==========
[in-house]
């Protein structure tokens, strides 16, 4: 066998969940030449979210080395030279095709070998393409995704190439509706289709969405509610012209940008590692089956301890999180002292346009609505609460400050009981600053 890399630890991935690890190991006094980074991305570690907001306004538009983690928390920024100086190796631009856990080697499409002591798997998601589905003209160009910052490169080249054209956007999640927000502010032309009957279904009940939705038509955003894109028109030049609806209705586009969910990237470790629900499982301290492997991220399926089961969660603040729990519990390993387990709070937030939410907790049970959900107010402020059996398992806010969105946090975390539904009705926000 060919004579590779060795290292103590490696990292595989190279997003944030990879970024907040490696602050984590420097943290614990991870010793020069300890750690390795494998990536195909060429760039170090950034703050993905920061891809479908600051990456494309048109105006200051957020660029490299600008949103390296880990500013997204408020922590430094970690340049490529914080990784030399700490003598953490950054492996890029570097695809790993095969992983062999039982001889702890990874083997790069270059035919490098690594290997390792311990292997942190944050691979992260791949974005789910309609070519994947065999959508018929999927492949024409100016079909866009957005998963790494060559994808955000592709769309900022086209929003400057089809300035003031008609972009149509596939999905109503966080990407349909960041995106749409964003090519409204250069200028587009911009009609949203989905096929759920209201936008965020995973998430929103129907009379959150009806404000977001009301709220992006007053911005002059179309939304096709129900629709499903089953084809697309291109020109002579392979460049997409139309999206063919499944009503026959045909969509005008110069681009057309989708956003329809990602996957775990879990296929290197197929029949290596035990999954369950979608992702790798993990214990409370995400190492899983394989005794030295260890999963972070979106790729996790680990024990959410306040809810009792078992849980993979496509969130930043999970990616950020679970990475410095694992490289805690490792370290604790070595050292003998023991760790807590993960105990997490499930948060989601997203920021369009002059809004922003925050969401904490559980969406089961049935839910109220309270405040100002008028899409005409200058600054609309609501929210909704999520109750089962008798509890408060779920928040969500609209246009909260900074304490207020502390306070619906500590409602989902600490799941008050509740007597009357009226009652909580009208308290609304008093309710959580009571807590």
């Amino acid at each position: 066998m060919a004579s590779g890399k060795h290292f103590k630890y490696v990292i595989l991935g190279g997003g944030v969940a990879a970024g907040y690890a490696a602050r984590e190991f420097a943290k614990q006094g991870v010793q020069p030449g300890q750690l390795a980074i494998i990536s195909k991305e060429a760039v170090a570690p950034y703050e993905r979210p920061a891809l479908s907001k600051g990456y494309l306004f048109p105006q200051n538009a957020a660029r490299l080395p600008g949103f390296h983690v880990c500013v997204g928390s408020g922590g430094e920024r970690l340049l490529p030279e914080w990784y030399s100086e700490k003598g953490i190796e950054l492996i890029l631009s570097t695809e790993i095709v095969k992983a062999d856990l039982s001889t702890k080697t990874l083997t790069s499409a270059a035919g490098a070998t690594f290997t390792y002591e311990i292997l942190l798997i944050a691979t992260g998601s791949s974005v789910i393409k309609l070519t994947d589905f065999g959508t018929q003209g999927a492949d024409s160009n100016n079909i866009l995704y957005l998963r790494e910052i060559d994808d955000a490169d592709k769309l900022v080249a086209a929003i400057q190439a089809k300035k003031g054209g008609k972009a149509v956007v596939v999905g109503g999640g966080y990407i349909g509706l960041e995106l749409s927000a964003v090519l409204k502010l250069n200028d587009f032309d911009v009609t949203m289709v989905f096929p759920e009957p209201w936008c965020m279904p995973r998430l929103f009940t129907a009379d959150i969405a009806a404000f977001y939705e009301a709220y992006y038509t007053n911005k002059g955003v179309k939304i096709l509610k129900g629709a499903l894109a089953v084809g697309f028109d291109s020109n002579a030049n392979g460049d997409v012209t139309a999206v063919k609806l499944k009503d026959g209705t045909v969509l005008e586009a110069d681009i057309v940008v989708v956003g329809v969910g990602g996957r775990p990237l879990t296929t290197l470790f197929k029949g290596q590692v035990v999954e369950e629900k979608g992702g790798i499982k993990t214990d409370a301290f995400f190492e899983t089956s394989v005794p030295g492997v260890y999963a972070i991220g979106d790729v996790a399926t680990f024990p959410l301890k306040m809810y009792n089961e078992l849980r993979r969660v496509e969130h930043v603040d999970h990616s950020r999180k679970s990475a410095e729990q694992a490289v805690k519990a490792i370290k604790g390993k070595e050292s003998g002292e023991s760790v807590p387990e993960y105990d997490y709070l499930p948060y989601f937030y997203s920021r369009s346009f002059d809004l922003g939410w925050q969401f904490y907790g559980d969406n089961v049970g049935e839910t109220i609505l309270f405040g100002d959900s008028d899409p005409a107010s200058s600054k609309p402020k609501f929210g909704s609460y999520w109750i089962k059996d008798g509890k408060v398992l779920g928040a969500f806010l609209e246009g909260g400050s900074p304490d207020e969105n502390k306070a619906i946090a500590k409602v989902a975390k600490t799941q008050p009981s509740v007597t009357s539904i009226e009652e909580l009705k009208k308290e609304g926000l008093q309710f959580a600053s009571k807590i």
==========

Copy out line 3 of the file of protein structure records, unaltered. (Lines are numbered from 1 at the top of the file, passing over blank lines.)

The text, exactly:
């Amino acid at each position: 066998m060919a004579s590779g890399k060795h290292f103590k630890y490696v990292i595989l991935g190279g997003g944030v969940a990879a970024g907040y690890a490696a602050r984590e190991f420097a943290k614990q006094g991870v010793q020069p030449g300890q750690l390795a980074i494998i990536s195909k991305e060429a760039v170090a570690p950034y703050e993905r979210p920061a891809l479908s907001k600051g990456y494309l306004f048109p105006q200051n538009a957020a660029r490299l080395p600008g949103f390296h983690v880990c500013v997204g928390s408020g922590g430094e920024r970690l340049l490529p030279e914080w990784y030399s100086e700490k003598g953490i190796e950054l492996i890029l631009s570097t695809e790993i095709v095969k992983a062999d856990l039982s001889t702890k080697t990874l083997t790069s499409a270059a035919g490098a070998t690594f290997t390792y002591e311990i292997l942190l798997i944050a691979t992260g998601s791949s974005v789910i393409k309609l070519t994947d589905f065999g959508t018929q003209g999927a492949d024409s160009n100016n079909i866009l995704y957005l998963r790494e910052i060559d994808d955000a490169d592709k769309l900022v080249a086209a929003i400057q190439a089809k300035k003031g054209g008609k972009a149509v956007v596939v999905g109503g999640g966080y990407i349909g509706l960041e995106l749409s927000a964003v090519l409204k502010l250069n200028d587009f032309d911009v009609t949203m289709v989905f096929p759920e009957p209201w936008c965020m279904p995973r998430l929103f009940t129907a009379d959150i969405a009806a404000f977001y939705e009301a709220y992006y038509t007053n911005k002059g955003v179309k939304i096709l509610k129900g629709a499903l894109a089953v084809g697309f028109d291109s020109n002579a030049n392979g460049d997409v012209t139309a999206v063919k609806l499944k009503d026959g209705t045909v969509l005008e586009a110069d681009i057309v940008v989708v956003g329809v969910g990602g996957r775990p990237l879990t296929t290197l470790f197929k029949g290596q590692v035990v999954e369950e629900k979608g992702g790798i499982k993990t214990d409370a301290f995400f190492e899983t089956s394989v005794p030295g492997v260890y999963a972070i991220g979106d790729v996790a399926t680990f024990p959410l301890k306040m809810y009792n089961e078992l849980r993979r969660v496509e969130h930043v603040d999970h990616s950020r999180k679970s990475a410095e729990q694992a490289v805690k519990a490792i370290k604790g390993k070595e050292s003998g002292e023991s760790v807590p387990e993960y105990d997490y709070l499930p948060y989601f937030y997203s920021r369009s346009f002059d809004l922003g939410w925050q969401f904490y907790g559980d969406n089961v049970g049935e839910t109220i609505l309270f405040g100002d959900s008028d899409p005409a107010s200058s600054k609309p402020k609501f929210g909704s609460y999520w109750i089962k059996d008798g509890k408060v398992l779920g928040a969500f806010l609209e246009g909260g400050s900074p304490d207020e969105n502390k306070a619906i946090a500590k409602v989902a975390k600490t799941q008050p009981s509740v007597t009357s539904i009226e009652e909580l009705k009208k308290e609304g926000l008093q309710f959580a600053s009571k807590i």